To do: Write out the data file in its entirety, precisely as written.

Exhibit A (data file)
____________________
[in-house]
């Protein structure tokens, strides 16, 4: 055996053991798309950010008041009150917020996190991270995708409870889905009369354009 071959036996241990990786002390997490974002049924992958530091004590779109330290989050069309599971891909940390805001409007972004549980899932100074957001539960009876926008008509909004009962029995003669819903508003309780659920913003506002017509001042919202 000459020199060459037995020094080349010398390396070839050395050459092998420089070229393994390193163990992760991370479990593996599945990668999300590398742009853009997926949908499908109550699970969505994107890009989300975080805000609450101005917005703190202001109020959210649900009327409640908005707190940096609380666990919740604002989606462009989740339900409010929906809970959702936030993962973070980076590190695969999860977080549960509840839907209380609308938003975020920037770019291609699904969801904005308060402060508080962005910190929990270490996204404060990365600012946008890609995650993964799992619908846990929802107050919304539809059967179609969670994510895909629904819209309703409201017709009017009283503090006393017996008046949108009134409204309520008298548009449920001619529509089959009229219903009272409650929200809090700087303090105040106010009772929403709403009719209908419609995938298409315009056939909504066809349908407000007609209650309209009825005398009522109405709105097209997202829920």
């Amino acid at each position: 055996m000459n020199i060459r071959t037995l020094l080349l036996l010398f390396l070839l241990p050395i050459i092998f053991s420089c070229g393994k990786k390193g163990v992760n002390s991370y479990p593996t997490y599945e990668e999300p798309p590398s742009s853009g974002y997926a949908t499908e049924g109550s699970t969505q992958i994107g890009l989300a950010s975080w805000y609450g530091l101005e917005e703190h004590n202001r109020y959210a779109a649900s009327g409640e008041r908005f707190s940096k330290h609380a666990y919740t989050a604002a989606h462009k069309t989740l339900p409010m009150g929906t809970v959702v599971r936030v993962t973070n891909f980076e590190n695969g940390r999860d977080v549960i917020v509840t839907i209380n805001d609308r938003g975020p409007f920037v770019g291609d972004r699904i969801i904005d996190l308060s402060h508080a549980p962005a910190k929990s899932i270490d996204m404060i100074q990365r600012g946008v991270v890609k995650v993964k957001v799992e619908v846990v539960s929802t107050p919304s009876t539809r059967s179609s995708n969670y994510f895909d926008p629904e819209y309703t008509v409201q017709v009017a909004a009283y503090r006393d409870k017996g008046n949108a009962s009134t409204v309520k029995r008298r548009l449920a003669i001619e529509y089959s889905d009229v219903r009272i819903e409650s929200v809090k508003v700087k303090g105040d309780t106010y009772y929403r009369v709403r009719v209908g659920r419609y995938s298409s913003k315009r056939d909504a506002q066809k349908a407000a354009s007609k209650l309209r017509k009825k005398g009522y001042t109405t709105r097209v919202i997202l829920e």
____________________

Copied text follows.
[in-house]
């Protein structure tokens, strides 16, 4: 055996053991798309950010008041009150917020996190991270995708409870889905009369354009 071959036996241990990786002390997490974002049924992958530091004590779109330290989050069309599971891909940390805001409007972004549980899932100074957001539960009876926008008509909004009962029995003669819903508003309780659920913003506002017509001042919202 000459020199060459037995020094080349010398390396070839050395050459092998420089070229393994390193163990992760991370479990593996599945990668999300590398742009853009997926949908499908109550699970969505994107890009989300975080805000609450101005917005703190202001109020959210649900009327409640908005707190940096609380666990919740604002989606462009989740339900409010929906809970959702936030993962973070980076590190695969999860977080549960509840839907209380609308938003975020920037770019291609699904969801904005308060402060508080962005910190929990270490996204404060990365600012946008890609995650993964799992619908846990929802107050919304539809059967179609969670994510895909629904819209309703409201017709009017009283503090006393017996008046949108009134409204309520008298548009449920001619529509089959009229219903009272409650929200809090700087303090105040106010009772929403709403009719209908419609995938298409315009056939909504066809349908407000007609209650309209009825005398009522109405709105097209997202829920």
């Amino acid at each position: 055996m000459n020199i060459r071959t037995l020094l080349l036996l010398f390396l070839l241990p050395i050459i092998f053991s420089c070229g393994k990786k390193g163990v992760n002390s991370y479990p593996t997490y599945e990668e999300p798309p590398s742009s853009g974002y997926a949908t499908e049924g109550s699970t969505q992958i994107g890009l989300a950010s975080w805000y609450g530091l101005e917005e703190h004590n202001r109020y959210a779109a649900s009327g409640e008041r908005f707190s940096k330290h609380a666990y919740t989050a604002a989606h462009k069309t989740l339900p409010m009150g929906t809970v959702v599971r936030v993962t973070n891909f980076e590190n695969g940390r999860d977080v549960i917020v509840t839907i209380n805001d609308r938003g975020p409007f920037v770019g291609d972004r699904i969801i904005d996190l308060s402060h508080a549980p962005a910190k929990s899932i270490d996204m404060i100074q990365r600012g946008v991270v890609k995650v993964k957001v799992e619908v846990v539960s929802t107050p919304s009876t539809r059967s179609s995708n969670y994510f895909d926008p629904e819209y309703t008509v409201q017709v009017a909004a009283y503090r006393d409870k017996g008046n949108a009962s009134t409204v309520k029995r008298r548009l449920a003669i001619e529509y089959s889905d009229v219903r009272i819903e409650s929200v809090k508003v700087k303090g105040d309780t106010y009772y929403r009369v709403r009719v209908g659920r419609y995938s298409s913003k315009r056939d909504a506002q066809k349908a407000a354009s007609k209650l309209r017509k009825k005398g009522y001042t109405t709105r097209v919202i997202l829920e």